Raven: AKA Cancer Arse Kicker!!!

YEAH!!! Raven’s white blood cell count back up to 2.5 today…which is excellent since they only need it to be 2 for treatment and last week it was 1.4
She is still in partial remission and the oncologist reckons she’s getting there. The nurse who discharged her today said that often the first three treatments will place them into partial remission and that the fourth treatment (with the strongest drug Doxorubicin) will just kick them into full remission. The Oncologist was happy with how good she was looking (this week just gone was much better than the week before that) and went with the same dose today as she got the first time. It was the Vincristine again, and as she’d had a mild reaction the first time he’d decided not to raise the dosage.
I can barely find the lymph nodes behind her stifles now which is a very positive sign. She was very happy to see me once again when I picked her up, the Nurse said she was a model patient, and very good to treat and a non-barker which every vet industry worker would appreciate I guess! So definitely good news! Monday’s have a certain sense of trepidation about them now and the news at 3.30pm is something I think about most of the day. I just hope everything goes as smoothly as it has so far.


Trial today

Only took Raven to the trial today. Cypher is having a break fo a weekend or two. I had entered Raven in a couple of runs and decided to play it by ear. She was certainly well enough today so we went – it was an afternoon trial again. Her Masters Agility run confirmed how much better she was feeling – she broke her start!!! Wasn’t a full on blast past me or anything but enough to creep up to the first bar and then knock it of course…so we finished the course anyway I could tell she was enjoying herself. We did a ripper run in Open Agility, again I can’t quite help feeling incredibly lucky every time I run her now. I have to smile as we get to have another go. She ran perfectly and with more of her old speed which led to me being too late with the out command on the distance challenge. We copped a refusal but that was our only fault. I was more than happy and grateful for the glimpse of the old Raven. Her lymph nodes (I felt them today) are now more the size of the stone in a small peach which is great. Her appetite still good (fresh cooked bacon for the trial today) and things are looking normal. She’s harrassing her back left toes lately, I think the itchiness is creeping back in, keeping a close eye on it. Back in to Murdoch tomorrow for treatment #3.
I had fun running my other two borrowed dogs today – Dexter, another Rhonabwy BC, in Excellent Jumping for a clear round and first place, his owner Janice was wrapt and then Rumour, the Sheltie, she was a bit put out by the minimal warm up but we finished off clear for not a bad run.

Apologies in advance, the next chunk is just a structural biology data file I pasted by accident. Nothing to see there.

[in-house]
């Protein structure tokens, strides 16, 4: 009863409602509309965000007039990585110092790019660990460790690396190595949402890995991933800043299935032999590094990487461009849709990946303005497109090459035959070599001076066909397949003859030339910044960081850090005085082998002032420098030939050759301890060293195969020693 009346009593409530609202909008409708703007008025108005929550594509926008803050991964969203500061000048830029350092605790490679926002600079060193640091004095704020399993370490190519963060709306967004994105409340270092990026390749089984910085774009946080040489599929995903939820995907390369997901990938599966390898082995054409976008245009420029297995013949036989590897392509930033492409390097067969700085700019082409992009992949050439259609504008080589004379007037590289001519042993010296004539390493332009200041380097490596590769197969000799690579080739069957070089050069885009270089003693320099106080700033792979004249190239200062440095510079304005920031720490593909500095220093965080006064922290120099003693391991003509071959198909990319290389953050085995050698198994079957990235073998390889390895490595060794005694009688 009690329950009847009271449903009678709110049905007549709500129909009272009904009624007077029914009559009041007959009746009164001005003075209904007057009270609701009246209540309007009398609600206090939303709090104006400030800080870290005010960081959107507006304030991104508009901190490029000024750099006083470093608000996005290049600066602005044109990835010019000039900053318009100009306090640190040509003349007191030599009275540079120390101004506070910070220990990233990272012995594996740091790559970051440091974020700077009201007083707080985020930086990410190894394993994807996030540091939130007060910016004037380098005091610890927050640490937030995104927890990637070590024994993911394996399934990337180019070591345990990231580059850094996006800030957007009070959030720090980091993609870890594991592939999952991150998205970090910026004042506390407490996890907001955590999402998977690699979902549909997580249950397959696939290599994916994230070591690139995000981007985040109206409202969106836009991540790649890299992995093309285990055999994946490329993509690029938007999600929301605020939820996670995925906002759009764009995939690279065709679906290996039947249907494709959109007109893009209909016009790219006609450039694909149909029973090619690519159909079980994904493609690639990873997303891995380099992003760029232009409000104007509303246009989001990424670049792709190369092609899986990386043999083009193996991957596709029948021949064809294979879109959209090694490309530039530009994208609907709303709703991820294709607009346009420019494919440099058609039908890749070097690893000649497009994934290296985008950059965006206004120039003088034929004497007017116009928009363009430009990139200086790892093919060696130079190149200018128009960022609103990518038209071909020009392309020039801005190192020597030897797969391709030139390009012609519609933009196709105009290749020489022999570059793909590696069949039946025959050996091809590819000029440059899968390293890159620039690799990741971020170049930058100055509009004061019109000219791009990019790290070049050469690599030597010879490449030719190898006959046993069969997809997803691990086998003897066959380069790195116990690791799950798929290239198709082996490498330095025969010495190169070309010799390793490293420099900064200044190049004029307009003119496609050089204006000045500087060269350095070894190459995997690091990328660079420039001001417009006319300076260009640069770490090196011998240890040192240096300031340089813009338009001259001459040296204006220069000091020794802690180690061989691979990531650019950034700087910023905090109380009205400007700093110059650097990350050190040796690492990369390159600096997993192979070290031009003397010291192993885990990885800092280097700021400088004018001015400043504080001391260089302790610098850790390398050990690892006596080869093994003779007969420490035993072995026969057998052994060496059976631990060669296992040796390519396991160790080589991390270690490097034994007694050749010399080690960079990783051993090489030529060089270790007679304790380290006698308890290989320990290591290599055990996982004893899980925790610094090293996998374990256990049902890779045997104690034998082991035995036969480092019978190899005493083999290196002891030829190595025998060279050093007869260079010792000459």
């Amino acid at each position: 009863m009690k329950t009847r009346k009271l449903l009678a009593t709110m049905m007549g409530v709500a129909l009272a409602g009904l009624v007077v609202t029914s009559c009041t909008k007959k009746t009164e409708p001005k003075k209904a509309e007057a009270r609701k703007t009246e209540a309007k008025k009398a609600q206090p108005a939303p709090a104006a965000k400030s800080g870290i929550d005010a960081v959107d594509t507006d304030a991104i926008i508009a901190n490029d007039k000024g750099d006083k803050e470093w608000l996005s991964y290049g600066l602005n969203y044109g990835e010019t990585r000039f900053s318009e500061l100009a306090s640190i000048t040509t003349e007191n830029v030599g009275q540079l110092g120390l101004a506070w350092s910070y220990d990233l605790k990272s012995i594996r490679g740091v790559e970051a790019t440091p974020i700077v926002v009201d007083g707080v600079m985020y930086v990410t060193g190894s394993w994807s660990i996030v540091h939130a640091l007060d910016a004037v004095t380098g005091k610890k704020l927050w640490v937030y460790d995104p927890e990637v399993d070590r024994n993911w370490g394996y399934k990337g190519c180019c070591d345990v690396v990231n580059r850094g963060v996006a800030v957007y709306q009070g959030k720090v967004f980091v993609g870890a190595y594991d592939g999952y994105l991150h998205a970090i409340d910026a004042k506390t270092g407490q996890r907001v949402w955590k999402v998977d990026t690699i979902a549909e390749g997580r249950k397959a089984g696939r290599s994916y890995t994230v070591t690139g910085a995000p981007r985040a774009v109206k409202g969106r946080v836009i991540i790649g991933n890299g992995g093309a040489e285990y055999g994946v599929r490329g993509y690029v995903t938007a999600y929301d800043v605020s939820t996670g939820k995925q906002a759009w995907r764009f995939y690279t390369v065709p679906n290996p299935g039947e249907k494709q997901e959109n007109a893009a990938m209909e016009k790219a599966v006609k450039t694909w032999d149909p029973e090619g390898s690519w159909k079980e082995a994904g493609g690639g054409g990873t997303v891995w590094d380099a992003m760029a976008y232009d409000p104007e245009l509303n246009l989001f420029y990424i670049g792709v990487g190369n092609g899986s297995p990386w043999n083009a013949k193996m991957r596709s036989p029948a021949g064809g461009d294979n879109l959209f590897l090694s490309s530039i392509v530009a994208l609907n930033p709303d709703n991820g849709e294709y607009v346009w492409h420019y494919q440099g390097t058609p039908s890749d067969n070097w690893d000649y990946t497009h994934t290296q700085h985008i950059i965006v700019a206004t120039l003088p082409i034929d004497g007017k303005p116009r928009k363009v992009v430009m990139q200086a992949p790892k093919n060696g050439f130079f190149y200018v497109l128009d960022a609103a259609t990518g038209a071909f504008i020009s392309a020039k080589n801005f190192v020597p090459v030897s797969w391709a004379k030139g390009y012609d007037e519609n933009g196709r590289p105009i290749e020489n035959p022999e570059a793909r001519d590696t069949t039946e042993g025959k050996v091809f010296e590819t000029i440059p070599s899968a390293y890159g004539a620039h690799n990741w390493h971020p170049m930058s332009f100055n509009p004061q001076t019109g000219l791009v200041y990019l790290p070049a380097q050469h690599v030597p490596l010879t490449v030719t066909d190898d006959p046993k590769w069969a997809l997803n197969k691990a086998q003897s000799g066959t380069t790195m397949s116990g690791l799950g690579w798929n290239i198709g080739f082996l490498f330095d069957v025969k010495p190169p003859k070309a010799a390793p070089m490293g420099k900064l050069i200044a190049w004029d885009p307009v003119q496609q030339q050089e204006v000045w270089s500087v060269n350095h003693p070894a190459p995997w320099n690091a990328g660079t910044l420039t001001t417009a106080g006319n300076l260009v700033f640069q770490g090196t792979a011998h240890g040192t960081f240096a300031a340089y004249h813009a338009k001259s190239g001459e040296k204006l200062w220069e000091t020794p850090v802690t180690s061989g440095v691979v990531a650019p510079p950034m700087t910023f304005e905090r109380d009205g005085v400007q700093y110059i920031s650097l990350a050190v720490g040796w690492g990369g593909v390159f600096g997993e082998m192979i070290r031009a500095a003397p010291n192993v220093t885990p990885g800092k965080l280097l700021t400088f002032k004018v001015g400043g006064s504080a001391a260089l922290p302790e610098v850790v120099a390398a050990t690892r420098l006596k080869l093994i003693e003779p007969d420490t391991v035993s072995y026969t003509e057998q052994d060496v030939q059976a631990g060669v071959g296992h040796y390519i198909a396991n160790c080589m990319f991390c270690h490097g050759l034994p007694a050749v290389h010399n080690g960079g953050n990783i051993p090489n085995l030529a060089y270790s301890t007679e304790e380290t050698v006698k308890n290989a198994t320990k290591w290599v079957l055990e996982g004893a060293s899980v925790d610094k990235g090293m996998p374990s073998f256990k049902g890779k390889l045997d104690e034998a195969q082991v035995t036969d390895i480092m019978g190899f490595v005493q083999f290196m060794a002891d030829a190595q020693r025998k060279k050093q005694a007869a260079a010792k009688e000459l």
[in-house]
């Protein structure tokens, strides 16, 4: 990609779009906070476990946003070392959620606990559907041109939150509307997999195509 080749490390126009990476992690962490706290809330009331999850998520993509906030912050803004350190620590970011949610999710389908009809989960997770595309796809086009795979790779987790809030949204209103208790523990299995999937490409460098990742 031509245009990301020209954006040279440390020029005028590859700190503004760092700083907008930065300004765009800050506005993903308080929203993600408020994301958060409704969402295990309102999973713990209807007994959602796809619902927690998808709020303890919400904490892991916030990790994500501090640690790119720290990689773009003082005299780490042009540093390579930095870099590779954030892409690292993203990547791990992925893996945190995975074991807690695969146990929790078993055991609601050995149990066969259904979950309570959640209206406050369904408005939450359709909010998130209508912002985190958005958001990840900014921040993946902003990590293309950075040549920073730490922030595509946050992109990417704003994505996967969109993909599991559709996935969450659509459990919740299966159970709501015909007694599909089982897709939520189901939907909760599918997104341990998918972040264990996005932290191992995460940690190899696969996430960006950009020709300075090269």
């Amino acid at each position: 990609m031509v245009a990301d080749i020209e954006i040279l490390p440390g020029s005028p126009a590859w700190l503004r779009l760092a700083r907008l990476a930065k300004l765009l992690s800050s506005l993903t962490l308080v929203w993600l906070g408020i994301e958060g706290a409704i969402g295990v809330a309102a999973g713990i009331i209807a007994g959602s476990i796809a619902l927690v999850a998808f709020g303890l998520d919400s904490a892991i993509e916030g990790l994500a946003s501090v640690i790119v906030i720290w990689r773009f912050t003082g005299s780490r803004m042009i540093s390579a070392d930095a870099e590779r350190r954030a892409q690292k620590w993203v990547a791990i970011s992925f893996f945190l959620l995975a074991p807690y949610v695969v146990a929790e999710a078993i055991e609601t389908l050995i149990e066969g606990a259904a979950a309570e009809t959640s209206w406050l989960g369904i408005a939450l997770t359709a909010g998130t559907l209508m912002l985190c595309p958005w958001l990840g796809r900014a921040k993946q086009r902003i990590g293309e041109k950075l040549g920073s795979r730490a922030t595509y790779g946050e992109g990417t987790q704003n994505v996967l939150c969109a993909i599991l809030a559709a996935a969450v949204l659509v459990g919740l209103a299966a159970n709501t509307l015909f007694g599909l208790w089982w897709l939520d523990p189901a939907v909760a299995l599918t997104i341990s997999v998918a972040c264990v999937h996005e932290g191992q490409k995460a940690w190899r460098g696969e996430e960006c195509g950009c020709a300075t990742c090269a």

We now have a break, long weekend next weekend which is trial-less and then the next one is on June 10th Sunday. That’s the weekend Raven gets a week off from treatment on Monday (meaning the long weekend she gets the most toxic drug in her treatment) . I’m now looking ahead to that treatment hoping fervently that she, in her true Raven toughness, experiences no toxicity to this one. We can but hope.

Cypher’s First Kids

Well here they are – Cypher’s first progeny. Born April 23rd to a dam called Angel (Oodnadatta Shes An Angel). Three boys and three girls. They are 4 weeks old in the photos below taken today. I definitely got my puppy fix in and fell in love with girl number 1. We’ll go back and get some more photos when they are around 6 or 7 weeks – if anyone is looking for a puppy right now let me know and I’ll put you onto their breeder, Nadine.

Brother and Sister

Boy #1 (already dubbed “Frankie” for his two blue eyes)

Boy #2

Boy #2

Boy #3

Boy #3

Girl #1

Girl #1

Girl #2

Girl #2

Girl #3

Girl #3

Great NEWS for Border Collie Owners/Breeders

TNS Research Update Report
21 May 2007
The donations in 2006 to TNS research from the Border Collie Clubs of NSW, Vic and Qld and several generous breeders from Australia and US came at a critical time and has allowed us to continue the work which has identified the TNS gene and found what appears to be the mutation responsible for the disease. This work was not possible without the samples from litters with affected pups that were provided by breeders. The enthusiastic work of breeders to spread the word about the problem and the research has led to the attraction of funds from the UK Pastoral Breed Health Foundation which had set aside funds to support genetic research in working dogs. Together these funds have allowed us to make rapid progress toward our main aim, which was to identify the TNS mutation, and to examine its distribution in Border Collies around the world.The funding has provided the consumables we need to do the lab work and the PBHF funds provide a PhD Scholarship for Jeremy Shearman, which now allows him to work full time on the project. The support has allowed him to examine nearly all of the TNS gene in 2 TNS affected dogs and 2 carriers and several controls in just 6 months. He has tested about 30,000 DNA bases that make up the functional part of the TNS gene and has found what appears to be the mutation that causes the disease. We need to confirm this by showing that the mutation exists in the large number of affecteds and carriers that we have already tested, and not in unrelated unaffected dogs. To do this we need to develop acost effective, efficient test for the mutation. Once we have shown that this DNA difference is the cause of TNS in all known carriers, we will check that all of the dogs predicted to carry the mutated TNS gene by our previous test examining segregation of chromosomes in TNS related animals is 100% accurate.